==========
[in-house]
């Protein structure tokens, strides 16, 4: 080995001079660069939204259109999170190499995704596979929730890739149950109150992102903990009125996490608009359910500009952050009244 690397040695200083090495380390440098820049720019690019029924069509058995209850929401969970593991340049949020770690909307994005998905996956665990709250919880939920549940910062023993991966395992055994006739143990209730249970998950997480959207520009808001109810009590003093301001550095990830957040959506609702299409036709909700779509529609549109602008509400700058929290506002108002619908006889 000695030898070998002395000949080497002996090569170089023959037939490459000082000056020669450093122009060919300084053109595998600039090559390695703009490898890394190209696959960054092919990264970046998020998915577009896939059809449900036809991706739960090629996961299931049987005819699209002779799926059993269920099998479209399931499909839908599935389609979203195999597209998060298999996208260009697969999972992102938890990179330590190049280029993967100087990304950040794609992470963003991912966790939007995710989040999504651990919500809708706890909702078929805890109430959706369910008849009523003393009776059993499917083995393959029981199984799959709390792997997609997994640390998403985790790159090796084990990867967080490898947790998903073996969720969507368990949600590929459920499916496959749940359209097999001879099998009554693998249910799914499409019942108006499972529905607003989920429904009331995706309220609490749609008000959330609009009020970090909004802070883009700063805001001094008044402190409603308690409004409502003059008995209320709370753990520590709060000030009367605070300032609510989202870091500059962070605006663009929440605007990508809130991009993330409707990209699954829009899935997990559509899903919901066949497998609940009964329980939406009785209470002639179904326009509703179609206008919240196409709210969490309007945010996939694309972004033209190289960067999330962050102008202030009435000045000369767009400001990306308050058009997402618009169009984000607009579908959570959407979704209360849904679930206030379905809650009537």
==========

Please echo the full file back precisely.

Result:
[in-house]
């Protein structure tokens, strides 16, 4: 080995001079660069939204259109999170190499995704596979929730890739149950109150992102903990009125996490608009359910500009952050009244 690397040695200083090495380390440098820049720019690019029924069509058995209850929401969970593991340049949020770690909307994005998905996956665990709250919880939920549940910062023993991966395992055994006739143990209730249970998950997480959207520009808001109810009590003093301001550095990830957040959506609702299409036709909700779509529609549109602008509400700058929290506002108002619908006889 000695030898070998002395000949080497002996090569170089023959037939490459000082000056020669450093122009060919300084053109595998600039090559390695703009490898890394190209696959960054092919990264970046998020998915577009896939059809449900036809991706739960090629996961299931049987005819699209002779799926059993269920099998479209399931499909839908599935389609979203195999597209998060298999996208260009697969999972992102938890990179330590190049280029993967100087990304950040794609992470963003991912966790939007995710989040999504651990919500809708706890909702078929805890109430959706369910008849009523003393009776059993499917083995393959029981199984799959709390792997997609997994640390998403985790790159090796084990990867967080490898947790998903073996969720969507368990949600590929459920499916496959749940359209097999001879099998009554693998249910799914499409019942108006499972529905607003989920429904009331995706309220609490749609008000959330609009009020970090909004802070883009700063805001001094008044402190409603308690409004409502003059008995209320709370753990520590709060000030009367605070300032609510989202870091500059962070605006663009929440605007990508809130991009993330409707990209699954829009899935997990559509899903919901066949497998609940009964329980939406009785209470002639179904326009509703179609206008919240196409709210969490309007945010996939694309972004033209190289960067999330962050102008202030009435000045000369767009400001990306308050058009997402618009169009984000607009579908959570959407979704209360849904679930206030379905809650009537």